I have an uncle called Sione, the family calls him Son-jane. Well really he’s like my dad’s second cousin, but I call him uncle. When my dad sponsored his migration over from Samoa he lived with my grandparents in the back house. One night he tried to wake up my Nana. Sione was dressed in full drag, so proud of himself he wanted an audience. “Aua oi, go get changed before anyone wakes up”. Poly Typical at Fresh Gallery Otara is concerned with the depiction of the Pacific LGBT community. The Pacific has a unique relationship to LGBT discrimination. While the role of the fa’afafine is pivotal in the Pacific community, more often than not our community’s lack of acceptance is prescribed by the lasting missionary influences on the culture. It’s easy to judge this movement as pigeonholing itself when you’re not victim to this cultural expectation. At a time where marriage equality is on the forefront of media coverage this exhibition very much typifies a movement bigger than its self. Uncanny then is how …

WWID? In Conversation with Ioana Gordon-Smith

WW..D? Is an interview segment where we get to know awesome people that are a part of the creative community in New Zealand. This week we spoke to curator Ioana Gordon-Smith, of Te Uru Waitakere Contemporary Gallery. Before her time at Te Uru Ioana was the curator of Object Space and the Artspace Tautai Education intern. Read more for What Would Ioana Do? Your career consists of both independent and institutional curation. How do you balance your own curatorial motivations within an institution?  There are projects where I’ll take a leading role and others where it’s more about facilitation. I like that though, because it means I get to be involved, in some capacity, with a wide range of projects that go beyond what I would have thought up on my own. A key difference working within an institution though is a bigger responsibility to the public, whereas I probably have a much narrower group of people in mind when curating independently. Wall texts, labels and opening hours become more of a factor. What are your curatorial motivations? My …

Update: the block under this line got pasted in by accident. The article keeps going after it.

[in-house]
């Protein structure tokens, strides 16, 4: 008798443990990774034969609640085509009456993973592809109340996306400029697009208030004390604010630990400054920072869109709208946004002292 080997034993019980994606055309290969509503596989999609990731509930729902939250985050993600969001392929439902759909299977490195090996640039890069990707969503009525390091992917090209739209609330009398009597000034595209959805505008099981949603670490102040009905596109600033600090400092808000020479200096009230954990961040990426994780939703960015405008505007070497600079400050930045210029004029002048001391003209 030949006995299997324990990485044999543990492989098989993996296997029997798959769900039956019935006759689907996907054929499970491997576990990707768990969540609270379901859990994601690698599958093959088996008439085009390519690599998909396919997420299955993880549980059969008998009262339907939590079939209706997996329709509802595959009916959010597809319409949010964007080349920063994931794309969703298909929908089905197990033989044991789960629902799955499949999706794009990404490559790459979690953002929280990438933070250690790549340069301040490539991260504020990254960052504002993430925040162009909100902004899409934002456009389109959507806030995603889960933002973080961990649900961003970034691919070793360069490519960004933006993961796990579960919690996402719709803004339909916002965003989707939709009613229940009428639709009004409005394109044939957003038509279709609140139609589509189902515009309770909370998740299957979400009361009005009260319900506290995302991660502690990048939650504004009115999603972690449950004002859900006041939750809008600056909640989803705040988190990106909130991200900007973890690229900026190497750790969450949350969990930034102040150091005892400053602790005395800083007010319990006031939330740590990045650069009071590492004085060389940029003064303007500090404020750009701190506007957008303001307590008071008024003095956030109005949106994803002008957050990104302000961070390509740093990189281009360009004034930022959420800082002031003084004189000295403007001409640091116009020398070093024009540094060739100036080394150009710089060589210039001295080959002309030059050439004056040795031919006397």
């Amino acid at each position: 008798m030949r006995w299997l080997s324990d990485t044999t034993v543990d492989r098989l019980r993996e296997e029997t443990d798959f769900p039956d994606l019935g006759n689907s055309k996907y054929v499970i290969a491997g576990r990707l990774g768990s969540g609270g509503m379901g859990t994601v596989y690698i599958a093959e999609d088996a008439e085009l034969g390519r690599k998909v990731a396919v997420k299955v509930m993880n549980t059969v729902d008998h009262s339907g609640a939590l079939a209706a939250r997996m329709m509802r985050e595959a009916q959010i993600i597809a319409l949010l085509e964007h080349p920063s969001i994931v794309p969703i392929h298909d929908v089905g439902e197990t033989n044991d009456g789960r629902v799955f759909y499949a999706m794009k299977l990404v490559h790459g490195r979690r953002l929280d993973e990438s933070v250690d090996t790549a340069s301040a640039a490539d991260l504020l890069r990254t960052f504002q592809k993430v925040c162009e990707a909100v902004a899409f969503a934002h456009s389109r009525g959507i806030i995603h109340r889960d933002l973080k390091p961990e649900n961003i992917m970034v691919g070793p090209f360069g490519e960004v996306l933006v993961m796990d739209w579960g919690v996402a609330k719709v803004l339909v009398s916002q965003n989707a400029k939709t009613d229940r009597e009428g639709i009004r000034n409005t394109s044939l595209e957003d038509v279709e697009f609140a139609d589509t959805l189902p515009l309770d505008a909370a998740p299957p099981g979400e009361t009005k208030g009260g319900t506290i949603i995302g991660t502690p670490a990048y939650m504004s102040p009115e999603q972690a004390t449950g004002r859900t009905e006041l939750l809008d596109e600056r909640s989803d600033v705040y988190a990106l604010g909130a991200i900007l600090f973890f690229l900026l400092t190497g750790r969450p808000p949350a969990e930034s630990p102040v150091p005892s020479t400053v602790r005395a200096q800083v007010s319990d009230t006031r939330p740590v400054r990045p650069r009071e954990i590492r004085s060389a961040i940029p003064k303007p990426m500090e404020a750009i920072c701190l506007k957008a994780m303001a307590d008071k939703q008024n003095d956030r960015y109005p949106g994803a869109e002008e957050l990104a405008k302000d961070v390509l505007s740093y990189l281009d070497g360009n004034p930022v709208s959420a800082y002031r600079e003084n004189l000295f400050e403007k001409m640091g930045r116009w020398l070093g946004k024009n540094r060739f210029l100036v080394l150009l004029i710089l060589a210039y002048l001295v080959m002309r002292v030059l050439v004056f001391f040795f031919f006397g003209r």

On panic attacks in gallery bathrooms: Farewell to Papakura

I think I had a panic attack yesterday, I can’t be sure because I’ve never had one before. In my new role as an intern in a gallery that everybody knows I had this horrible moment. I felt like this huge waste of space in this intellectual bubble that was the gallery’s shared office, that of course is filled with very intellectual beings. My chest felt tight, I stood up walked to the bathroom and cried. When public programming goes array it can happen in the most meaningful way. This happened at the recent film night for the exhibition ‘Urban Drift’ at Papakura Art Gallery. A total of three people came to the film night, which might seem like a huge failure, but they were great company. We watched the films, ate popcorn then had an engaging conversation, which wouldn’t of been able to happen with a group any bigger. When we were wrapping things up Henry the cleaner (who I have never met before in my time at Papakura) came in with his staff …